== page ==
But from 2008 to 2010, when control of Congress was at stake, the DNC cut its faith outreach staffing from more than six people to one part-timer, according to The Washington Post.
Harkins, appointed last October, is the senior pastor at the historic Nineteenth Street Baptist Church in Washington and has held many leadership positions, including as a past board member of the National Association of Evangelicals. He has little political or campaign experience.
Until last month, the Obama re-election campaign hadn't named a national director for religious outreach. Until he joined the campaign, 24-year-old Michael Wear was an executive assistant in the Faith-Based and Neighborhood Partnerships office.
Harkins said in a telephone interview that he brings to the job relationships built over years with clergy nationwide and noted that he works as part of a DNC team conducting voter outreach. The Obama campaign would not discuss specifics of its outreach, citing a policy of not disclosing staff numbers or strategy, but said efforts to reach religious voters have been part of the Operation Vote initiative targeting different constituencies.
"I don't think there's been any evidence of a deficit," Harkins said. "If there's a change we're seeking, it's to be broader, more robust, reaching a broader section of the faith community."
The issue is arising at a particularly sensitive time when Obama's critics are accusing him of enacting policies that are "choking" religious groups.
Catholic bishops have filed a dozen lawsuits nationwide challenging a Department of Health and Human Services mandate that most employers, including religious groups, provide insurance that covers birth control. The president has offered to shift the cost to insurance companies. But Catholic prelates said the accommodation still links the church to a practice that violates their beliefs.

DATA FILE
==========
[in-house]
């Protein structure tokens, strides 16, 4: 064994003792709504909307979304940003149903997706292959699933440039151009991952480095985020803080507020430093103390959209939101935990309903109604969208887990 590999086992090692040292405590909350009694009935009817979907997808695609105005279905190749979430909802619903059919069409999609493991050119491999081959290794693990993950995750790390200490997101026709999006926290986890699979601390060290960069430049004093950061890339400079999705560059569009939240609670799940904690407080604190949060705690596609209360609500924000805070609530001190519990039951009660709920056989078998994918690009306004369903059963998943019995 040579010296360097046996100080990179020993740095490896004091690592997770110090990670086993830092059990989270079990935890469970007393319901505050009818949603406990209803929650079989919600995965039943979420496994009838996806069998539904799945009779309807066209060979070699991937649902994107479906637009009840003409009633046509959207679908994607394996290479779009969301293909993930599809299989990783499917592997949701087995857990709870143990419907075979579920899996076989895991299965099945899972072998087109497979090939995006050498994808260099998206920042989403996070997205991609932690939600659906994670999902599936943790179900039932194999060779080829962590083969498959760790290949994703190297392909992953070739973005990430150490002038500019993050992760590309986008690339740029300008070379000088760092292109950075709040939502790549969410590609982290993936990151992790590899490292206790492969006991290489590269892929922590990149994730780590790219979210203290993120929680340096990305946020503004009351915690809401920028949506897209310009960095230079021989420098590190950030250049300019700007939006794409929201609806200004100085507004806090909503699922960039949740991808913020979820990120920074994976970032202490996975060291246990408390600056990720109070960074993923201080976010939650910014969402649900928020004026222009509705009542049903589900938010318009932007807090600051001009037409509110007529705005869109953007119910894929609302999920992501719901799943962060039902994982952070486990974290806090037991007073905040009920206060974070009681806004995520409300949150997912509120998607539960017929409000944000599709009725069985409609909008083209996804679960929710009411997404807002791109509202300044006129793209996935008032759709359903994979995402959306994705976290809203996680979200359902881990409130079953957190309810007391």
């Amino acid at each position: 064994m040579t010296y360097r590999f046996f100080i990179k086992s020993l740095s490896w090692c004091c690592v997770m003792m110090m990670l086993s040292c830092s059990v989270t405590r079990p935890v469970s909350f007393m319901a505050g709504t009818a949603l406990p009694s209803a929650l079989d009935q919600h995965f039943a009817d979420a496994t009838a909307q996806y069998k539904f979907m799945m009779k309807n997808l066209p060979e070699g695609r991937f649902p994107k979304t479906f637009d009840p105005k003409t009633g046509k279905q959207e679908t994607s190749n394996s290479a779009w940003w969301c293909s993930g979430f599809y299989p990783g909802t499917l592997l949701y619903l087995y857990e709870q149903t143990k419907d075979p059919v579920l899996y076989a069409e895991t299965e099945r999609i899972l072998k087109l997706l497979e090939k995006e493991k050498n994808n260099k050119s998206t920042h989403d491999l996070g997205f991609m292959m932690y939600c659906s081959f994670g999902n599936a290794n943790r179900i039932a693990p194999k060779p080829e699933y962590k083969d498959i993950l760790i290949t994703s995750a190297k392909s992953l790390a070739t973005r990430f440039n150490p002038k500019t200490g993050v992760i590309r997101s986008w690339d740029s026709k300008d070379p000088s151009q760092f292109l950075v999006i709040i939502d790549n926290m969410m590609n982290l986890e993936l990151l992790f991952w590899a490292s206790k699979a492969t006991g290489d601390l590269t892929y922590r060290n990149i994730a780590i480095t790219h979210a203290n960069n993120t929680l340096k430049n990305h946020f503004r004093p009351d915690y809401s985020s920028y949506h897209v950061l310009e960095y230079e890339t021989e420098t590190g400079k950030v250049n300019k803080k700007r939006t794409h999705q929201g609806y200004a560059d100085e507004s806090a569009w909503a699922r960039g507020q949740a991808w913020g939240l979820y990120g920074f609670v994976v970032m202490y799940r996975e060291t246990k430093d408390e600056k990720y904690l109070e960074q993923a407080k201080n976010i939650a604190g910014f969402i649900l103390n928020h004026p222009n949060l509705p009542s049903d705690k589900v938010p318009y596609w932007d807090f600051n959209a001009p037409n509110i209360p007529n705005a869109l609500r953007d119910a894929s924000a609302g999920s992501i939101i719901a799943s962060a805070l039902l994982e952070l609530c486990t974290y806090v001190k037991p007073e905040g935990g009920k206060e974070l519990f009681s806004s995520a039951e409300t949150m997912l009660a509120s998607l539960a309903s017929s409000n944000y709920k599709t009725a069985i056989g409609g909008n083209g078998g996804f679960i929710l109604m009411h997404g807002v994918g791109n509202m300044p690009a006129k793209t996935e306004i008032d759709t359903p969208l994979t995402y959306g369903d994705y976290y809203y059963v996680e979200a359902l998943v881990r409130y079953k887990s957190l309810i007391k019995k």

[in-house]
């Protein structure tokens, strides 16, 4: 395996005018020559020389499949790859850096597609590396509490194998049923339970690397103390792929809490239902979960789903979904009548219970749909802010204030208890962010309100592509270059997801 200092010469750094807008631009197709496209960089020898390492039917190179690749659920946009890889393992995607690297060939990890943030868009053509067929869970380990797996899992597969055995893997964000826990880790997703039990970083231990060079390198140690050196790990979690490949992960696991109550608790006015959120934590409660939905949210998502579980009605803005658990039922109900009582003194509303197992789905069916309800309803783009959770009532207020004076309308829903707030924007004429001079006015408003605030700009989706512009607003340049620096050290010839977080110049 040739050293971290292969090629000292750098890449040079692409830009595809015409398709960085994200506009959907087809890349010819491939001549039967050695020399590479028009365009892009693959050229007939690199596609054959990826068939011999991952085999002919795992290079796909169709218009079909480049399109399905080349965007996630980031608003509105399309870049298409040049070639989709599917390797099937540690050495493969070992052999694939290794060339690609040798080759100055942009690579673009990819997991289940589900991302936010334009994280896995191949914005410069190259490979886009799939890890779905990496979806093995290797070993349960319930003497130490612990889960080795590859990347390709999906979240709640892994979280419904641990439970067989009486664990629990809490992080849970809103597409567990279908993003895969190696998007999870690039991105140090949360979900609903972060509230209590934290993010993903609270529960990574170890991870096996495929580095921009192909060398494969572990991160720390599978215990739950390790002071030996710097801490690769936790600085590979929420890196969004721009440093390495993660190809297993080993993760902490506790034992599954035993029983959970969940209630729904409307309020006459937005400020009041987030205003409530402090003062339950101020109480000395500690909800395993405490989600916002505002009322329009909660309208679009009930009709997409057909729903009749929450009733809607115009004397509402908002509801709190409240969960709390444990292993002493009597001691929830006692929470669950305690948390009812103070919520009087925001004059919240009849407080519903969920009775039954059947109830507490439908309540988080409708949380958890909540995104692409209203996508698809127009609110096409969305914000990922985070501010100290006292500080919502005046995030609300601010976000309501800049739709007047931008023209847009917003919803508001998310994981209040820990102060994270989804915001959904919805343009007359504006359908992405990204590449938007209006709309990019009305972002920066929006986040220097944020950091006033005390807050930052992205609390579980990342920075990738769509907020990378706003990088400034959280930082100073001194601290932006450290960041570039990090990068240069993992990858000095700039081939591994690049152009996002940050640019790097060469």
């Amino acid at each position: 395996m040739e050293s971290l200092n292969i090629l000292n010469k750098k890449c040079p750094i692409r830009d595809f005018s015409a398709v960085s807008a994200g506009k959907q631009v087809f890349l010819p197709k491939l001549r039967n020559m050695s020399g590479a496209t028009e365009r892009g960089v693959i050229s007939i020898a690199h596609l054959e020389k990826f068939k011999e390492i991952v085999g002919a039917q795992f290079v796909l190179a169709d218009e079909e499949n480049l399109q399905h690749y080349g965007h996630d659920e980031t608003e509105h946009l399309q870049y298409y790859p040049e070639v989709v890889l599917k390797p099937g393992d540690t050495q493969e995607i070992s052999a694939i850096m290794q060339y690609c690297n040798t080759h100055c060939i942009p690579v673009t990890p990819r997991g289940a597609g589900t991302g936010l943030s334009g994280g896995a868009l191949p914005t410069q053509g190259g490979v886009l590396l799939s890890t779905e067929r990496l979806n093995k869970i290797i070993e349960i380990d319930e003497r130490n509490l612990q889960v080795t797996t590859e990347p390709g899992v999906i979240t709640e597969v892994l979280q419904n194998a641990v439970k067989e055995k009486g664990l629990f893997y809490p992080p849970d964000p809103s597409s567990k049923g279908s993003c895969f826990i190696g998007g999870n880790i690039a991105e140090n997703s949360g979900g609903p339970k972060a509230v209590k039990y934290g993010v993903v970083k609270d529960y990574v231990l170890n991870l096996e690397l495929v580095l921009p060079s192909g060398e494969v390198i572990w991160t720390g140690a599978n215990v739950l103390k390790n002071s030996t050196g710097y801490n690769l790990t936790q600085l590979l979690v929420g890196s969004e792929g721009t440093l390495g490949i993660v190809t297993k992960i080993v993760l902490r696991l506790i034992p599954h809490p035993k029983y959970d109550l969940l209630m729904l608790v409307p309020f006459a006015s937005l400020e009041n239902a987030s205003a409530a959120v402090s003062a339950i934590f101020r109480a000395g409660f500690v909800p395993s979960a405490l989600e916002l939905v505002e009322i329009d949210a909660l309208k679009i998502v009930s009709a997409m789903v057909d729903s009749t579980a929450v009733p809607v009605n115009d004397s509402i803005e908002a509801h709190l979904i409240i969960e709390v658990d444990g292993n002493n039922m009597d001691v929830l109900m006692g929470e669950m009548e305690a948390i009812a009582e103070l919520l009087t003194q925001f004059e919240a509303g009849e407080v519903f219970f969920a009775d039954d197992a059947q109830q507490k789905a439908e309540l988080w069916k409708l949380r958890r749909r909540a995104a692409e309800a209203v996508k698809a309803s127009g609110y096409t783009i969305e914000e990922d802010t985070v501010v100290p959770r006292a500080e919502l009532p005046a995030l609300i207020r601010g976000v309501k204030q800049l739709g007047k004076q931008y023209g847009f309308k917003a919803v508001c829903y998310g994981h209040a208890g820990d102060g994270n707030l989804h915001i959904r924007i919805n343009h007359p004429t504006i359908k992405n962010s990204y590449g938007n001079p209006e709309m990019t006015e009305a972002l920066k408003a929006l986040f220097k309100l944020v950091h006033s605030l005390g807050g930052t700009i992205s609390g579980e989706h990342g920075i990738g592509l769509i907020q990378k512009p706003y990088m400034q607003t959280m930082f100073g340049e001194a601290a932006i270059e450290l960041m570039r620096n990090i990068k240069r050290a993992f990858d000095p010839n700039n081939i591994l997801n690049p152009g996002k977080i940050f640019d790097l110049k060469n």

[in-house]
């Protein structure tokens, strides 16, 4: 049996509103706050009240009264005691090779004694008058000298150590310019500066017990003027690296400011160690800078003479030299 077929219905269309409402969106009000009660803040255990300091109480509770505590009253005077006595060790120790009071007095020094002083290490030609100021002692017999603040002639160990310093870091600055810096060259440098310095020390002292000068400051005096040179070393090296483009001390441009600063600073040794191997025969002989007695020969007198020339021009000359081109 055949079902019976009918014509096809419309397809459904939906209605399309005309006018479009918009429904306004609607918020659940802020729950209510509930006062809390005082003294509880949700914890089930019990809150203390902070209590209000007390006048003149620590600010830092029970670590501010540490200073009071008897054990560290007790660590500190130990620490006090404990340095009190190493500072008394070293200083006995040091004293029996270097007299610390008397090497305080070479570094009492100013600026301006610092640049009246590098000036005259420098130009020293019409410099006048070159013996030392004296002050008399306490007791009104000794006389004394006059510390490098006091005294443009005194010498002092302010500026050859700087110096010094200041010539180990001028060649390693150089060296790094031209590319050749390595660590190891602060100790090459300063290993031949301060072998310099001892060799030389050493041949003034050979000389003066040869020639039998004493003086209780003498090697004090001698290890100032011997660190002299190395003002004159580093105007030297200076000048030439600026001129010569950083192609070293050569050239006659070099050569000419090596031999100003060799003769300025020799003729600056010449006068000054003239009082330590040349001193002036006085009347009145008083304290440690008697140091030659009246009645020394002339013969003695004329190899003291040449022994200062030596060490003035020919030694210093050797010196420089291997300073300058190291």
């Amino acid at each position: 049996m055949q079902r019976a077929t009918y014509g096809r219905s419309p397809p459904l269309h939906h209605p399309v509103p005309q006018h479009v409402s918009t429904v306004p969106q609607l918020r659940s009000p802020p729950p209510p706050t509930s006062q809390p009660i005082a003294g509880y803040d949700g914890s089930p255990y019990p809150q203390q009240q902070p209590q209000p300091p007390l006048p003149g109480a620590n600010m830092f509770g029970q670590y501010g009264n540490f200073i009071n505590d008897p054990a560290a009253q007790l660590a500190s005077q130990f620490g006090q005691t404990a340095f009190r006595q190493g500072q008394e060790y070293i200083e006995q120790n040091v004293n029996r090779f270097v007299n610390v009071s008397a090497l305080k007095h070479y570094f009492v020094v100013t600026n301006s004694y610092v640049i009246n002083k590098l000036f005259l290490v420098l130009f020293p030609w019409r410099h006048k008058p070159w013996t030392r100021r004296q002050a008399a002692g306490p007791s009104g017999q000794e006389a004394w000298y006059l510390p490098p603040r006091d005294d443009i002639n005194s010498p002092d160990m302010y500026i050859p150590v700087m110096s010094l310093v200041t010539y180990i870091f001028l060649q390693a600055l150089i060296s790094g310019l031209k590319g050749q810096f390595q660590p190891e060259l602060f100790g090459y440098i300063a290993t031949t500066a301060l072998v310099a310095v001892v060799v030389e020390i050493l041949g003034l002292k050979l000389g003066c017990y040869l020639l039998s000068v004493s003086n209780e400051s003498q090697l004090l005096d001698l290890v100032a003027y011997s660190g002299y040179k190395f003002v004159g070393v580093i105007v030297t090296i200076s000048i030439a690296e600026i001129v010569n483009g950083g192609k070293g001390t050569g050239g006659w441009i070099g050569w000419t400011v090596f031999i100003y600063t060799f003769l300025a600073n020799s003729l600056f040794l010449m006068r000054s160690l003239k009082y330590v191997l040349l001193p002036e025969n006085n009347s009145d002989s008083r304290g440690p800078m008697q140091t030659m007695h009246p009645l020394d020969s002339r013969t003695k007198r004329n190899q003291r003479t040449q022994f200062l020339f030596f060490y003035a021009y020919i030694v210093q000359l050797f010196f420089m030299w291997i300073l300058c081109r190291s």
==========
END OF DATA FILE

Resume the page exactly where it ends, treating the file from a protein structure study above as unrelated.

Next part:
Recently, evangelical, Orthodox Jewish, Catholic and Mormon leaders helped form in every state a new network of caucuses dedicated to religious liberty, with the birth control mandate as their initial focus.
The advocacy group Conscience Cause formed in February to rescind or revise the birth control mandate. The organization's board includes Jim Nicholson, the former U.S. ambassador to the Vatican under President George W. Bush, and Republican strategists Mary Matalin and Ed Gillespie. Gillespie is an adviser to the Romney campaign.
But some of the president's traditional allies are among the critics.
The Tablet, the British Catholic newsweekly read widely by American Catholic liberals, said in a recent editorial that Obama "has perhaps been misled into thinking that the widespread dissent to these teachings among Catholics means he can disregard the views of the bishops without having to pay an electoral penalty."
Four years ago, Douglas Kmiec, an anti-abortion former official in the Reagan administration, backed Obama, drawing widespread condemnation from fellow conservative Catholics. In a column last month in the liberal U.S. newspaper the National Catholic Reporter, Kmiec praised the University of Notre Dame for suing the administration over the narrow religious exemption in the birth control rule. In 2009, Notre Dame withstood intense criticism from American bishops and honored Obama, despite the president's support for abortion rights.
"Unwittingly, perhaps, the president has allowed his appointees to drift into the secular lane and stay there," Kmiec wrote.
Catholics, who comprised about one-quarter of the electorate in 2008, haven't voted in a bloc for decades, but the candidate who wins the most Catholic votes usually wins the election.
Some Democrats see no problem with consigning faith outreach to the sidelines. They argue that attempts to please moderate and conservative religious groups have kept Obama from fully enacting some policies important to party members. Among these critics are Democrats who consider church leaders' complaints about the scope of the birth control mandate an attempt to extend legal privileges to religious groups at the expense of women.